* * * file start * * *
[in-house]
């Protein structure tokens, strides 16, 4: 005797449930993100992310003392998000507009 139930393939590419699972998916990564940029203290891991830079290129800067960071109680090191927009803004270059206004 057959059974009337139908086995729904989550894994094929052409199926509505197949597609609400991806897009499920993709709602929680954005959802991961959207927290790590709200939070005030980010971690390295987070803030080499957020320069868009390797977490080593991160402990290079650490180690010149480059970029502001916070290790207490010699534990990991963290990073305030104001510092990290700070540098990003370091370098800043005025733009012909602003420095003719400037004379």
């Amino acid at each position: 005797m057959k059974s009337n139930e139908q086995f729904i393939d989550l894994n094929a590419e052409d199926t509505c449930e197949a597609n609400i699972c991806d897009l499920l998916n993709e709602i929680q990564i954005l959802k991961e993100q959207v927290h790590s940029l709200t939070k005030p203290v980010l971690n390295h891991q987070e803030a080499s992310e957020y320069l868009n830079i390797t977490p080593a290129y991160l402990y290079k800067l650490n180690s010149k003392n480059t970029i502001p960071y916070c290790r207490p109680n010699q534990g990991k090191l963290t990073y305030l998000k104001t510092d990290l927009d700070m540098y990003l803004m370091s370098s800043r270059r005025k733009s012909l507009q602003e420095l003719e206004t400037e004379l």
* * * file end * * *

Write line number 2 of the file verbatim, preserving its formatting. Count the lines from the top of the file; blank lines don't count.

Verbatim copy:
């Protein structure tokens, strides 16, 4: 005797449930993100992310003392998000507009 139930393939590419699972998916990564940029203290891991830079290129800067960071109680090191927009803004270059206004 057959059974009337139908086995729904989550894994094929052409199926509505197949597609609400991806897009499920993709709602929680954005959802991961959207927290790590709200939070005030980010971690390295987070803030080499957020320069868009390797977490080593991160402990290079650490180690010149480059970029502001916070290790207490010699534990990991963290990073305030104001510092990290700070540098990003370091370098800043005025733009012909602003420095003719400037004379």